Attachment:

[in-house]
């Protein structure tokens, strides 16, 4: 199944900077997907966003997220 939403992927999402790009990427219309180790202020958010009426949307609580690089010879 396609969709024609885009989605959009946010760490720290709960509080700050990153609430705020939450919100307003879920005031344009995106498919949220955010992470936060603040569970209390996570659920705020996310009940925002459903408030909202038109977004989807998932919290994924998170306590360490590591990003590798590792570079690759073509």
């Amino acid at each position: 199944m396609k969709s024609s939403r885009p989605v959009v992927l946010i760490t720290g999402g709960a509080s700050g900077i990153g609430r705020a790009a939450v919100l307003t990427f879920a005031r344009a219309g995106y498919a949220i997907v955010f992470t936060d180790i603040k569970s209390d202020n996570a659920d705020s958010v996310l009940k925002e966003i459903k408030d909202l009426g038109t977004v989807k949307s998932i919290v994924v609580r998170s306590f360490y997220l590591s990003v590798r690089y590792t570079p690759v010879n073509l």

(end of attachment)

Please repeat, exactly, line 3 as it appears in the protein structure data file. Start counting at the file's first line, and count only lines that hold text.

């Amino acid at each position: 199944m396609k969709s024609s939403r885009p989605v959009v992927l946010i760490t720290g999402g709960a509080s700050g900077i990153g609430r705020a790009a939450v919100l307003t990427f879920a005031r344009a219309g995106y498919a949220i997907v955010f992470t936060d180790i603040k569970s209390d202020n996570a659920d705020s958010v996310l009940k925002e966003i459903k408030d909202l009426g038109t977004v989807k949307s998932i919290v994924v609580r998170s306590f360490y997220l590591s990003v590798r690089y590792t570079p690759v010879n073509l």